Village dedicated to special needs under threat

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The Independent Online

Charles Sarle takes a break from weeding the vegetable garden and looks across the valley. Some of his friends are milking cows, others can be heard making furniture in the craft workshop. The smell of homemade bread wafts from Alan Leiper's bakery and the community's organic food store is doing a brisk trade.

Charles Sarle takes a break from weeding the vegetable garden and looks across the valley. Some of his friends are milking cows, others can be heard making furniture in the craft workshop. The smell of homemade bread wafts from Alan Leiper's bakery and the community's organic food store is doing a brisk trade.

"I love my home," Mr Sarle said. "I have lived here for 22 years. But my friends and I are worried about the future." He points to the faint outline of a drilling-rig in the mist. "We can't understand why they want to build a busy road right through our village."

Home for Charles and 180 other adults and children is the Camphill Community, a Rudolf Steiner centre for people with special needs, set in the lush Dee Valley on the outskirts of Aberdeen. Camphill was the brainchild of Karl Konig, a Viennese pediatrician who fled the Nazis in 1939. For 65 years, staff and volunteers here have helped to create a secure and peaceful haven for thousands of people, like Mr Sarle, who would find it difficult to cope with life in the mainstream.

But today's residents are fighting to save their home from being destroyed to make way for a bypass. The Scottish Executive, which is financing the project, is threatening the community with legal action to gain access to the site for surveying.

Life in Camphill bears more resemblance to a kibbutz than a care facility; everybody has a stake in how the village is run and people are encouraged to lead independent and fulfilling lives. The home is credited with playing a leading role in changing social attitudes towards those with learning disabilities. The Aberdeen estate has expanded as a centre for curative education, but the movement has expanded worldwide to include 90 centres in 21 countries.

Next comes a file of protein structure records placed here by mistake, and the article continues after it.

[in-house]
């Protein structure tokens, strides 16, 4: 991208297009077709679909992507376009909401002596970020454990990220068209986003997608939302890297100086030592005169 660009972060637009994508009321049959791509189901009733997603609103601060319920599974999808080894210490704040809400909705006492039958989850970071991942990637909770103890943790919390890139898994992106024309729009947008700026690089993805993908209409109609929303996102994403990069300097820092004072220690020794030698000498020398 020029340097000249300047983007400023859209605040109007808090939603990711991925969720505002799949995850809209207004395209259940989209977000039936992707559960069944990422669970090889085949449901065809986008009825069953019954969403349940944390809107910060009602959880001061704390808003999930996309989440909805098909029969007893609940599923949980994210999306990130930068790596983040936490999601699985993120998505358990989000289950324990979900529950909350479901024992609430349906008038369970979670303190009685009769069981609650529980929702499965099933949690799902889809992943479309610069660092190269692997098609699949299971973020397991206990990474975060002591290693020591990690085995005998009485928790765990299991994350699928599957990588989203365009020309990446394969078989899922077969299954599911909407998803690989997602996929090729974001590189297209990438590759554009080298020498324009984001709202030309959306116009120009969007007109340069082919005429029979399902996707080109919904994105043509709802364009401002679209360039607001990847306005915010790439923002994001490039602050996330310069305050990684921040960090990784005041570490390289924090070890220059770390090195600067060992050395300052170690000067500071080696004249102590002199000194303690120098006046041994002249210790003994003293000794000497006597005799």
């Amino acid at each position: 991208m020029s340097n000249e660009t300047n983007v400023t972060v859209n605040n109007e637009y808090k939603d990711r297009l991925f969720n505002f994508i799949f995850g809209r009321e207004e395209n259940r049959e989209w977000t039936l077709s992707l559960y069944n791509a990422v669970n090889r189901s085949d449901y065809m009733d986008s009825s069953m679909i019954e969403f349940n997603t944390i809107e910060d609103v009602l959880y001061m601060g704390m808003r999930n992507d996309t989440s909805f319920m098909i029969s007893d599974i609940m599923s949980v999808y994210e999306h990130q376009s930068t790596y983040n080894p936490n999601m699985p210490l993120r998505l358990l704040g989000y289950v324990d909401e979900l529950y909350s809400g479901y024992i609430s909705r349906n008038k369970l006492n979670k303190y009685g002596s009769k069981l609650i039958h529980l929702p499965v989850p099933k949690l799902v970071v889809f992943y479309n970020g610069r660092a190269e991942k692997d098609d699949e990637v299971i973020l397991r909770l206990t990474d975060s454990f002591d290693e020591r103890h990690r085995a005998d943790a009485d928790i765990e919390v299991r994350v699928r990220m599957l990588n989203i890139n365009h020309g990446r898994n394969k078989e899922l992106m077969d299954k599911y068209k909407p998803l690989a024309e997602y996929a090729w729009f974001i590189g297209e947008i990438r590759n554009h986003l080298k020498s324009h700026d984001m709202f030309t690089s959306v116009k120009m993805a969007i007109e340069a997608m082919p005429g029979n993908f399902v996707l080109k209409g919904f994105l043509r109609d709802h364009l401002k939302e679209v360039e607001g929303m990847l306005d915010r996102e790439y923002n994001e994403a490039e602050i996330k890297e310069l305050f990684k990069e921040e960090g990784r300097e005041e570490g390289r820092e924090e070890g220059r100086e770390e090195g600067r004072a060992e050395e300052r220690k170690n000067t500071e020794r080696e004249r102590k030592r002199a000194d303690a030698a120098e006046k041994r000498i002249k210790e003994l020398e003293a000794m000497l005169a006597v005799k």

Yet if road chiefs have their way, the £120m dual carriageway, which forms part of north-east Scotland's long-term transport strategy to reduce congestion and encourage economic benefits, will be built through the heart of this community. The proposed route will dissect the two Camphill complexes of Newton Dee and Murtle, coming within 50 metres of the bedroom windows of severely autistic children.

Residents and workers fear that if their campaign to have the road rerouted fails, the presence of the bypass and a 14m-high steel bridge across the river Dee will be devastating. "If the road is not diverted past Camphill, we know that our community won't survive," Dr Stefan Geider, a GP at the village, says. "Surveying work has begun in earnest and already we are seeing how this is distressing the residents."

Dr Geider said the natural landscape and tranquillity was an essential backdrop for the community's work. "This route will destroy not just the quality of life, but the holistic tools we use to work with the children. "The therapeutic environment at Camphill depends on the calm atmosphere for the residents, who are often over-sensitive and stressed by noise, and many of them have sleeping difficulties and other complex needs." Loud noises cause some severely autistic residents violent muscle spasms, Dr Geider said.

At present, many villagers wander freely around the site but the development could mean some adults would need constant supervision. "Years of nurturing independence for our residents would be wiped away," Dr Geider said.

Jeremy Paxman, the Newsnight anchorman who has visited the community, said: "If the road was going to be routed across an old battlefield, or through a hedgehog sanctuary, there would be weeping and gnashing of teeth, protests from eco-warriors and the rest. They should find somewhere else to put their road." Other supporters include Trudie Goodwin, an actress in The Bill, whose sister-in-law stays at the centre and the former children's television presenter Timmy Mallet, whose brother Martin is a Camphill resident.

Preliminary work on the bypass has begun and drilling rigs and trucks are dotted around. The Scottish Executive's threat to take the community to court has outraged supporters. The Herald, based in Glasgow, accused the Executive of "crass insensitivity", saying the site was "of special human interest and must be saved". The newspaper added: "The Executive said it hopes to reach agreement but as a last resort ministers are entitled by law to access the land."

Nicol Stephen, the Scottish Minister for Transport, and local MP, said no final decision has been made and that the Executive was committed to paying special consideration to the circumstances of Newton Dee.

Gideon Cowen, a dairy farmer and care worker in the village, said: "The children are fascinated by traffic. Some are frightened of it but most have no understanding of how dangerous it can be. But why build on this land? Perhaps the road chiefs thought a centre for vulnerable people would be the line of least resistance. They were wrong."

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